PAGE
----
This year, Inside IES Research is publishing a series of blogs showcasing a diverse group of IES-funded education researchers and fellows that are making significant contributions to education research, policy, and practice. In recognition of Asian American and Pacific Islander Heritage Month, in this interview blog we asked Ben Le, an IES Predoctoral Fellow at New York University and a team member of the IES-funded R&D Center on the Success of English Learners (CSEL), to discuss his career journey and research interests.
How have your background and experiences shaped your scholarship and career in studying diversity, equity, and inclusion in education?
My research interests center around how race/ethnicity and language intersect to create unique privileges and discrimination. I hope my research can explore different ways we can support racially and linguistically marginalized students in schools, allowing them to bring their complete selves into the classroom and to help them thrive without having to give up their familial and communal languages.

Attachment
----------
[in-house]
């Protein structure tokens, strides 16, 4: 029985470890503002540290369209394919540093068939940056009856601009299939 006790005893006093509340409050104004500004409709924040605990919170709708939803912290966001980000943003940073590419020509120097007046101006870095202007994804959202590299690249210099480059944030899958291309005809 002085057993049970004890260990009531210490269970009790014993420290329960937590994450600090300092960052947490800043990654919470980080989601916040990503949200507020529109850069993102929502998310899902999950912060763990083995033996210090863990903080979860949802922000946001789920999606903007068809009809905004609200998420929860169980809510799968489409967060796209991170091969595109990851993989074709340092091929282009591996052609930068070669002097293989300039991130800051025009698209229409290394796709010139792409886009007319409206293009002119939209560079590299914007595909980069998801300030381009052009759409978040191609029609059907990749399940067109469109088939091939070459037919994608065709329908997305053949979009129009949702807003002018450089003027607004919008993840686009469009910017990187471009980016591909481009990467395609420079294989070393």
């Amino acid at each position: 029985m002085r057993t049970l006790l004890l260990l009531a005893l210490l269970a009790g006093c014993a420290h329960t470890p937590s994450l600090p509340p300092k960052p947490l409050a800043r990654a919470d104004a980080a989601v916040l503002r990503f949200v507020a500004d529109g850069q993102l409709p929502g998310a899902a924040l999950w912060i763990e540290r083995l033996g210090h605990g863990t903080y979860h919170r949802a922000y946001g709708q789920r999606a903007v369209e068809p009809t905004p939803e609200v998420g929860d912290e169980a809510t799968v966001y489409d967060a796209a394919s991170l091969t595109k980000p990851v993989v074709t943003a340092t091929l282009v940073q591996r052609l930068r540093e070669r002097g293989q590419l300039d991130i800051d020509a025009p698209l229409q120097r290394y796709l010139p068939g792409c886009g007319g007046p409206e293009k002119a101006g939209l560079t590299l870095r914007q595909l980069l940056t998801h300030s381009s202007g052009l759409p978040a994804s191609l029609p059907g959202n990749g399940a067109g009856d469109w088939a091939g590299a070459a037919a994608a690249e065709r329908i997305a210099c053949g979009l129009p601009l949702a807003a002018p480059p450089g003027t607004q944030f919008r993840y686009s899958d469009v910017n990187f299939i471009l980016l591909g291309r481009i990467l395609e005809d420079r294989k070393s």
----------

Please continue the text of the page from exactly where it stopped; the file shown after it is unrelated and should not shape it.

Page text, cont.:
Growing up in the United States as a Vietnamese-Mexican man has motivated me to look for new ways that we can conceptualize barriers for linguistically and racially marginalized students. While English learners (ELs) are currently the primary focus of my research, I’d like to recognize that I have never been classified as an EL.
I have been fortunate enough to be part of the IES-funded NYU Predoctoral Interdisciplinary Research Training (IES-PIRT) program, which has provided me the opportunity to further explore and better understand racialized ELs’ access and opportunity in the classroom. My hope is that my IES-PIRT training will prepare me to work closely with local communities and organizations to enact change in our school systems. Ideally, we can build systems that truly support linguistically and racially marginalized students while offering them both access and opportunity that prepares them for life after school.
Can you tell us about your current IES-funded project?
As part of the CSEL R&D Center work, I am using a quantitative intersectional lens to highlight the importance of race/ethnicity for the diverse group of ELs in New York City public schools. I am particularly interested in how patterns of high school and college outcomes for current and former ELs vary based on race/ethnicity and gender. Focusing on 6-year graduation rates, I disaggregated my sample by race/ethnicity, gender, and ever-EL status (whether the student has ever been classified as an EL) to compare the probabilities across these subgroups and look for differential probabilities of being an ever-EL and a specific race/ethnicity. I focused on the two largest racial/ethnic groups of ELs in New York City, Asian Pacific Islander (PI) and Latine. For example, I compared the probability to graduate within 4 years between never-EL Asian/ (PI) young women to ever-EL Latino young men.